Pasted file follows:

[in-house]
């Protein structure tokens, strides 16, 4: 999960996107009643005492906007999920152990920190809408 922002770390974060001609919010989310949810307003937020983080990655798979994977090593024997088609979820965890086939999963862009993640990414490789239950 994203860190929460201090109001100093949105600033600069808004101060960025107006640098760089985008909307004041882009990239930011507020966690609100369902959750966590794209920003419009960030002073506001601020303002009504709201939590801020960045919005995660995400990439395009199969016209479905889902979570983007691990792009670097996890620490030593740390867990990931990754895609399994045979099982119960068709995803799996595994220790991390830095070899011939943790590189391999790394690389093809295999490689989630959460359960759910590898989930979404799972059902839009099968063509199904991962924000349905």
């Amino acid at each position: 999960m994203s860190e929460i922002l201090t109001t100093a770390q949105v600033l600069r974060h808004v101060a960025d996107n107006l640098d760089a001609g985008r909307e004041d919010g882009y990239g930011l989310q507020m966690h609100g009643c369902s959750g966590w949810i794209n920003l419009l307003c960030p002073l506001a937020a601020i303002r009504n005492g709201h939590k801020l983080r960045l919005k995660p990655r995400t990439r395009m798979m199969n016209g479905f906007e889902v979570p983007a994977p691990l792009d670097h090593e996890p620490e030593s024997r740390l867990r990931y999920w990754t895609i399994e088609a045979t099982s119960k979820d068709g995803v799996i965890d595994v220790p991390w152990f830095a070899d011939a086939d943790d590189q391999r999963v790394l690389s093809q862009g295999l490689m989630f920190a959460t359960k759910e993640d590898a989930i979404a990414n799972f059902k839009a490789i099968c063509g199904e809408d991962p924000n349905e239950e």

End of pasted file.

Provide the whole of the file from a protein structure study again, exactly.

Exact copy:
[in-house]
């Protein structure tokens, strides 16, 4: 999960996107009643005492906007999920152990920190809408 922002770390974060001609919010989310949810307003937020983080990655798979994977090593024997088609979820965890086939999963862009993640990414490789239950 994203860190929460201090109001100093949105600033600069808004101060960025107006640098760089985008909307004041882009990239930011507020966690609100369902959750966590794209920003419009960030002073506001601020303002009504709201939590801020960045919005995660995400990439395009199969016209479905889902979570983007691990792009670097996890620490030593740390867990990931990754895609399994045979099982119960068709995803799996595994220790991390830095070899011939943790590189391999790394690389093809295999490689989630959460359960759910590898989930979404799972059902839009099968063509199904991962924000349905």
């Amino acid at each position: 999960m994203s860190e929460i922002l201090t109001t100093a770390q949105v600033l600069r974060h808004v101060a960025d996107n107006l640098d760089a001609g985008r909307e004041d919010g882009y990239g930011l989310q507020m966690h609100g009643c369902s959750g966590w949810i794209n920003l419009l307003c960030p002073l506001a937020a601020i303002r009504n005492g709201h939590k801020l983080r960045l919005k995660p990655r995400t990439r395009m798979m199969n016209g479905f906007e889902v979570p983007a994977p691990l792009d670097h090593e996890p620490e030593s024997r740390l867990r990931y999920w990754t895609i399994e088609a045979t099982s119960k979820d068709g995803v799996i965890d595994v220790p991390w152990f830095a070899d011939a086939d943790d590189q391999r999963v790394l690389s093809q862009g295999l490689m989630f920190a959460t359960k759910e993640d590898a989930i979404a990414n799972f059902k839009a490789i099968c063509g199904e809408d991962p924000n349905e239950e």